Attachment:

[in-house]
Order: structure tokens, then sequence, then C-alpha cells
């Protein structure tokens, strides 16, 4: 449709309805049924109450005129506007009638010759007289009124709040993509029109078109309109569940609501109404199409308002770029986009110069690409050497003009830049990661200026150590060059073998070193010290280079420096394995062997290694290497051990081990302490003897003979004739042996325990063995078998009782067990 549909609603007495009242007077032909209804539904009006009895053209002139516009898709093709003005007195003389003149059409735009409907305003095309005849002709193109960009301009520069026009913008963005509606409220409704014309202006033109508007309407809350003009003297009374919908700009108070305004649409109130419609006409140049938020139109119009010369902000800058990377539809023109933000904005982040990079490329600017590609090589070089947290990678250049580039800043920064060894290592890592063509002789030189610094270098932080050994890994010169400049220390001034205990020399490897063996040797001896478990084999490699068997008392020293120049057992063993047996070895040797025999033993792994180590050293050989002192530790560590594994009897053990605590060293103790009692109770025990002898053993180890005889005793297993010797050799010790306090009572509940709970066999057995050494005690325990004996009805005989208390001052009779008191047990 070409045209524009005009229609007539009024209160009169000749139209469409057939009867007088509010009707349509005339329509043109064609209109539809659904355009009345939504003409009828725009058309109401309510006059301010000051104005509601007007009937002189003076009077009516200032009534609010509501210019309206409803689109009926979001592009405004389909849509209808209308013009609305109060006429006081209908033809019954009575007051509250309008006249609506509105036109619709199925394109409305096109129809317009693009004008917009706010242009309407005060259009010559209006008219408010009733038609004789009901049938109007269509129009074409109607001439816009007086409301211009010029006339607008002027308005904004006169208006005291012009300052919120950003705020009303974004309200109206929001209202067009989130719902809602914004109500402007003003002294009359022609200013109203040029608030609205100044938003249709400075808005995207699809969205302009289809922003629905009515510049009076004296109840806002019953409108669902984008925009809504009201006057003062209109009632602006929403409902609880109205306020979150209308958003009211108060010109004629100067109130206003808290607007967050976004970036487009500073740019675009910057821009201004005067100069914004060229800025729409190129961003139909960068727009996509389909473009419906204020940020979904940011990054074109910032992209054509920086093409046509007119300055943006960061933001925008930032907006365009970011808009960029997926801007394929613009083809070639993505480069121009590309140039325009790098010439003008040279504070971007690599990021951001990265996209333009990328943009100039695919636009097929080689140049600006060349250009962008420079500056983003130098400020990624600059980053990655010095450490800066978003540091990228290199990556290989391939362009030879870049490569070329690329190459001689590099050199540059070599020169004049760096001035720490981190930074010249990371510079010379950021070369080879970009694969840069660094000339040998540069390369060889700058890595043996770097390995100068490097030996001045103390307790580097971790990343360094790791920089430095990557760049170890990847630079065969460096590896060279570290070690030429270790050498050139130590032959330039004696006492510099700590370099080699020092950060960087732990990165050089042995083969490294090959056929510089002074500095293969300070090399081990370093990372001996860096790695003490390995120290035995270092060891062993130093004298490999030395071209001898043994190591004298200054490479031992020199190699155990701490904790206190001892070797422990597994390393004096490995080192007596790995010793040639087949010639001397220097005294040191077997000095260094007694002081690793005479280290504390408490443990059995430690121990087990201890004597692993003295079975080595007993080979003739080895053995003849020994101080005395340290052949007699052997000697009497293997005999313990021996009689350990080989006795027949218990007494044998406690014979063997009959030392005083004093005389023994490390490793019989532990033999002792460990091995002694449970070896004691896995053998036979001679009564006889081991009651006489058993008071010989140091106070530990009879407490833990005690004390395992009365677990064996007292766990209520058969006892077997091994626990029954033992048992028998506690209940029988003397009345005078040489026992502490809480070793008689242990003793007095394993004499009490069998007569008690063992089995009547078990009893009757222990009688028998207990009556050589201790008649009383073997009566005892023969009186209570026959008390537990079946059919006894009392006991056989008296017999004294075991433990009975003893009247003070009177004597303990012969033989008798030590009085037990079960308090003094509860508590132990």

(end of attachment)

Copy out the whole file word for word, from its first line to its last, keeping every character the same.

[in-house]
Order: structure tokens, then sequence, then C-alpha cells
């Protein structure tokens, strides 16, 4: 449709309805049924109450005129506007009638010759007289009124709040993509029109078109309109569940609501109404199409308002770029986009110069690409050497003009830049990661200026150590060059073998070193010290280079420096394995062997290694290497051990081990302490003897003979004739042996325990063995078998009782067990 549909609603007495009242007077032909209804539904009006009895053209002139516009898709093709003005007195003389003149059409735009409907305003095309005849002709193109960009301009520069026009913008963005509606409220409704014309202006033109508007309407809350003009003297009374919908700009108070305004649409109130419609006409140049938020139109119009010369902000800058990377539809023109933000904005982040990079490329600017590609090589070089947290990678250049580039800043920064060894290592890592063509002789030189610094270098932080050994890994010169400049220390001034205990020399490897063996040797001896478990084999490699068997008392020293120049057992063993047996070895040797025999033993792994180590050293050989002192530790560590594994009897053990605590060293103790009692109770025990002898053993180890005889005793297993010797050799010790306090009572509940709970066999057995050494005690325990004996009805005989208390001052009779008191047990 070409045209524009005009229609007539009024209160009169000749139209469409057939009867007088509010009707349509005339329509043109064609209109539809659904355009009345939504003409009828725009058309109401309510006059301010000051104005509601007007009937002189003076009077009516200032009534609010509501210019309206409803689109009926979001592009405004389909849509209808209308013009609305109060006429006081209908033809019954009575007051509250309008006249609506509105036109619709199925394109409305096109129809317009693009004008917009706010242009309407005060259009010559209006008219408010009733038609004789009901049938109007269509129009074409109607001439816009007086409301211009010029006339607008002027308005904004006169208006005291012009300052919120950003705020009303974004309200109206929001209202067009989130719902809602914004109500402007003003002294009359022609200013109203040029608030609205100044938003249709400075808005995207699809969205302009289809922003629905009515510049009076004296109840806002019953409108669902984008925009809504009201006057003062209109009632602006929403409902609880109205306020979150209308958003009211108060010109004629100067109130206003808290607007967050976004970036487009500073740019675009910057821009201004005067100069914004060229800025729409190129961003139909960068727009996509389909473009419906204020940020979904940011990054074109910032992209054509920086093409046509007119300055943006960061933001925008930032907006365009970011808009960029997926801007394929613009083809070639993505480069121009590309140039325009790098010439003008040279504070971007690599990021951001990265996209333009990328943009100039695919636009097929080689140049600006060349250009962008420079500056983003130098400020990624600059980053990655010095450490800066978003540091990228290199990556290989391939362009030879870049490569070329690329190459001689590099050199540059070599020169004049760096001035720490981190930074010249990371510079010379950021070369080879970009694969840069660094000339040998540069390369060889700058890595043996770097390995100068490097030996001045103390307790580097971790990343360094790791920089430095990557760049170890990847630079065969460096590896060279570290070690030429270790050498050139130590032959330039004696006492510099700590370099080699020092950060960087732990990165050089042995083969490294090959056929510089002074500095293969300070090399081990370093990372001996860096790695003490390995120290035995270092060891062993130093004298490999030395071209001898043994190591004298200054490479031992020199190699155990701490904790206190001892070797422990597994390393004096490995080192007596790995010793040639087949010639001397220097005294040191077997000095260094007694002081690793005479280290504390408490443990059995430690121990087990201890004597692993003295079975080595007993080979003739080895053995003849020994101080005395340290052949007699052997000697009497293997005999313990021996009689350990080989006795027949218990007494044998406690014979063997009959030392005083004093005389023994490390490793019989532990033999002792460990091995002694449970070896004691896995053998036979001679009564006889081991009651006489058993008071010989140091106070530990009879407490833990005690004390395992009365677990064996007292766990209520058969006892077997091994626990029954033992048992028998506690209940029988003397009345005078040489026992502490809480070793008689242990003793007095394993004499009490069998007569008690063992089995009547078990009893009757222990009688028998207990009556050589201790008649009383073997009566005892023969009186209570026959008390537990079946059919006894009392006991056989008296017999004294075991433990009975003893009247003070009177004597303990012969033989008798030590009085037990079960308090003094509860508590132990």